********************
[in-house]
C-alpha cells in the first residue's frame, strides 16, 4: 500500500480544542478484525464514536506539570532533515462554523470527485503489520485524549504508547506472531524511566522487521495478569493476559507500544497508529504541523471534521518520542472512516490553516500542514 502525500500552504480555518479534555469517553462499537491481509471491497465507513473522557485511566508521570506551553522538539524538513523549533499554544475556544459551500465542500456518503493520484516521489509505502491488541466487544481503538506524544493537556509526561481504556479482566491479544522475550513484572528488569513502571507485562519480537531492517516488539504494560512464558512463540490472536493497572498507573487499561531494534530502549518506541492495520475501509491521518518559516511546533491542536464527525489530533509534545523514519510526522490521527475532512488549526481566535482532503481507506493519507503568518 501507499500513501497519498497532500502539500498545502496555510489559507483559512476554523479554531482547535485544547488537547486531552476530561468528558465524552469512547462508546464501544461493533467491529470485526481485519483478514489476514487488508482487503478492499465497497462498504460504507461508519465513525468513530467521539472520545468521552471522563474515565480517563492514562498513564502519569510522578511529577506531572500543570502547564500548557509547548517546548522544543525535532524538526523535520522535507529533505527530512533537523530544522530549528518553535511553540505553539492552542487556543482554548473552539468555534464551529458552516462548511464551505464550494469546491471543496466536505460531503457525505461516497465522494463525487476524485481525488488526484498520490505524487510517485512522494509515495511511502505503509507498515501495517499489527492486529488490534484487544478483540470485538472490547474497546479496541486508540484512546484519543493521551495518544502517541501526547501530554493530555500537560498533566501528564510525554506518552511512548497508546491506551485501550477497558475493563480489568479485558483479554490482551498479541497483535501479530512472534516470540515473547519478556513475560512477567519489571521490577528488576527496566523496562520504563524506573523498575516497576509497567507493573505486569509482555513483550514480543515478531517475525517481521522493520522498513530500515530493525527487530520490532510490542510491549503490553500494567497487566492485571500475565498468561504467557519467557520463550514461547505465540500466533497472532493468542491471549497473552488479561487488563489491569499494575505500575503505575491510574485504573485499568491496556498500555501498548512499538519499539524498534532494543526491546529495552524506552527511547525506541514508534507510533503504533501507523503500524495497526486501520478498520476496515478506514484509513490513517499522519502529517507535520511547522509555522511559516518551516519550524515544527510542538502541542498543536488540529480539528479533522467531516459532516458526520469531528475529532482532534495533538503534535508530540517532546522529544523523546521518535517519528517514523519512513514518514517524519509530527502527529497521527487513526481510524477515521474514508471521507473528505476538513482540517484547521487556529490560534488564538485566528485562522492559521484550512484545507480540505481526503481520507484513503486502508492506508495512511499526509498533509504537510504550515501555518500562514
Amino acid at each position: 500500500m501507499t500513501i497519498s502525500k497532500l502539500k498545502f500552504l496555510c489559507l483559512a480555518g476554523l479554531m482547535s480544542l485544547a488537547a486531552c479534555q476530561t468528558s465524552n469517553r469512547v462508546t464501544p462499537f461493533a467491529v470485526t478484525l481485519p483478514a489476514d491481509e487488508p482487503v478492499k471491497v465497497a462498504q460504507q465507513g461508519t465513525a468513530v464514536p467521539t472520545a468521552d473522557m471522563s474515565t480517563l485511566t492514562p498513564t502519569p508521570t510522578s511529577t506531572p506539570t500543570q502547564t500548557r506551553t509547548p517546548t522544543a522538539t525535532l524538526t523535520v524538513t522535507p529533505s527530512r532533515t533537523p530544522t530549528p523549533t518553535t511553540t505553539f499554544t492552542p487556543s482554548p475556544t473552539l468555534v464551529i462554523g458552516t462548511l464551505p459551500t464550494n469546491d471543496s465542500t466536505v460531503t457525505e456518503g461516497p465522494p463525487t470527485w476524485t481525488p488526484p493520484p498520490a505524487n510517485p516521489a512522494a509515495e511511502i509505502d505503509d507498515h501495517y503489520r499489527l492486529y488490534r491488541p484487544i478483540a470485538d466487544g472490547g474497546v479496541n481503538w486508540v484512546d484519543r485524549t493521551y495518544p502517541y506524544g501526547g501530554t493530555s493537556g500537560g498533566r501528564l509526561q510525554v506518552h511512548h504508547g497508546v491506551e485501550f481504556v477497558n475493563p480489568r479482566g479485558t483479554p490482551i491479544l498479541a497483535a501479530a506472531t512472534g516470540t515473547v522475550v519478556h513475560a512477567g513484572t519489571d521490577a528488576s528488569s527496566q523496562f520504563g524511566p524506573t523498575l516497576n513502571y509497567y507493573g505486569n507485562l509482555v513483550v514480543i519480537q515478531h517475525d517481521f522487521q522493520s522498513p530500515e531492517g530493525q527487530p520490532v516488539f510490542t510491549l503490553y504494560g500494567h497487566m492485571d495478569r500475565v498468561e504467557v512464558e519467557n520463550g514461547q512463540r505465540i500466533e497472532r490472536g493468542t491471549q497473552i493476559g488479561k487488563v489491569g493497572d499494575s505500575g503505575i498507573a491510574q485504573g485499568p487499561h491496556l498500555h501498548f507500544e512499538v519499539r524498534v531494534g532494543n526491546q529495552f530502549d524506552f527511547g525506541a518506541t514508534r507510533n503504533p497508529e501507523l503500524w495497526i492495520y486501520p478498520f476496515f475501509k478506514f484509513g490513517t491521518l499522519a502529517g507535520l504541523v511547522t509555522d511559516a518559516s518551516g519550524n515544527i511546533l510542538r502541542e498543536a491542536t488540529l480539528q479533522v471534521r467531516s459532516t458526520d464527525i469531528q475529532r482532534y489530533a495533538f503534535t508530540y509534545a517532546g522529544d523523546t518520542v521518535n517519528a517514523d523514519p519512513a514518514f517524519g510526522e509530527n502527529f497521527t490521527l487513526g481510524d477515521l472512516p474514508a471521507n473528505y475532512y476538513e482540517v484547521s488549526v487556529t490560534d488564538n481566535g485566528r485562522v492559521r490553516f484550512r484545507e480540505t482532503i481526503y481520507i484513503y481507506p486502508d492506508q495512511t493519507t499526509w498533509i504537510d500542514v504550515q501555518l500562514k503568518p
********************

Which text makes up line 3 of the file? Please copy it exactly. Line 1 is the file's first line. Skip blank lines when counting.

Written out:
Amino acid at each position: 500500500m501507499t500513501i497519498s502525500k497532500l502539500k498545502f500552504l496555510c489559507l483559512a480555518g476554523l479554531m482547535s480544542l485544547a488537547a486531552c479534555q476530561t468528558s465524552n469517553r469512547v462508546t464501544p462499537f461493533a467491529v470485526t478484525l481485519p483478514a489476514d491481509e487488508p482487503v478492499k471491497v465497497a462498504q460504507q465507513g461508519t465513525a468513530v464514536p467521539t472520545a468521552d473522557m471522563s474515565t480517563l485511566t492514562p498513564t502519569p508521570t510522578s511529577t506531572p506539570t500543570q502547564t500548557r506551553t509547548p517546548t522544543a522538539t525535532l524538526t523535520v524538513t522535507p529533505s527530512r532533515t533537523p530544522t530549528p523549533t518553535t511553540t505553539f499554544t492552542p487556543s482554548p475556544t473552539l468555534v464551529i462554523g458552516t462548511l464551505p459551500t464550494n469546491d471543496s465542500t466536505v460531503t457525505e456518503g461516497p465522494p463525487t470527485w476524485t481525488p488526484p493520484p498520490a505524487n510517485p516521489a512522494a509515495e511511502i509505502d505503509d507498515h501495517y503489520r499489527l492486529y488490534r491488541p484487544i478483540a470485538d466487544g472490547g474497546v479496541n481503538w486508540v484512546d484519543r485524549t493521551y495518544p502517541y506524544g501526547g501530554t493530555s493537556g500537560g498533566r501528564l509526561q510525554v506518552h511512548h504508547g497508546v491506551e485501550f481504556v477497558n475493563p480489568r479482566g479485558t483479554p490482551i491479544l498479541a497483535a501479530a506472531t512472534g516470540t515473547v522475550v519478556h513475560a512477567g513484572t519489571d521490577a528488576s528488569s527496566q523496562f520504563g524511566p524506573t523498575l516497576n513502571y509497567y507493573g505486569n507485562l509482555v513483550v514480543i519480537q515478531h517475525d517481521f522487521q522493520s522498513p530500515e531492517g530493525q527487530p520490532v516488539f510490542t510491549l503490553y504494560g500494567h497487566m492485571d495478569r500475565v498468561e504467557v512464558e519467557n520463550g514461547q512463540r505465540i500466533e497472532r490472536g493468542t491471549q497473552i493476559g488479561k487488563v489491569g493497572d499494575s505500575g503505575i498507573a491510574q485504573g485499568p487499561h491496556l498500555h501498548f507500544e512499538v519499539r524498534v531494534g532494543n526491546q529495552f530502549d524506552f527511547g525506541a518506541t514508534r507510533n503504533p497508529e501507523l503500524w495497526i492495520y486501520p478498520f476496515f475501509k478506514f484509513g490513517t491521518l499522519a502529517g507535520l504541523v511547522t509555522d511559516a518559516s518551516g519550524n515544527i511546533l510542538r502541542e498543536a491542536t488540529l480539528q479533522v471534521r467531516s459532516t458526520d464527525i469531528q475529532r482532534y489530533a495533538f503534535t508530540y509534545a517532546g522529544d523523546t518520542v521518535n517519528a517514523d523514519p519512513a514518514f517524519g510526522e509530527n502527529f497521527t490521527l487513526g481510524d477515521l472512516p474514508a471521507n473528505y475532512y476538513e482540517v484547521s488549526v487556529t490560534d488564538n481566535g485566528r485562522v492559521r490553516f484550512r484545507e480540505t482532503i481526503y481520507i484513503y481507506p486502508d492506508q495512511t493519507t499526509w498533509i504537510d500542514v504550515q501555518l500562514k503568518p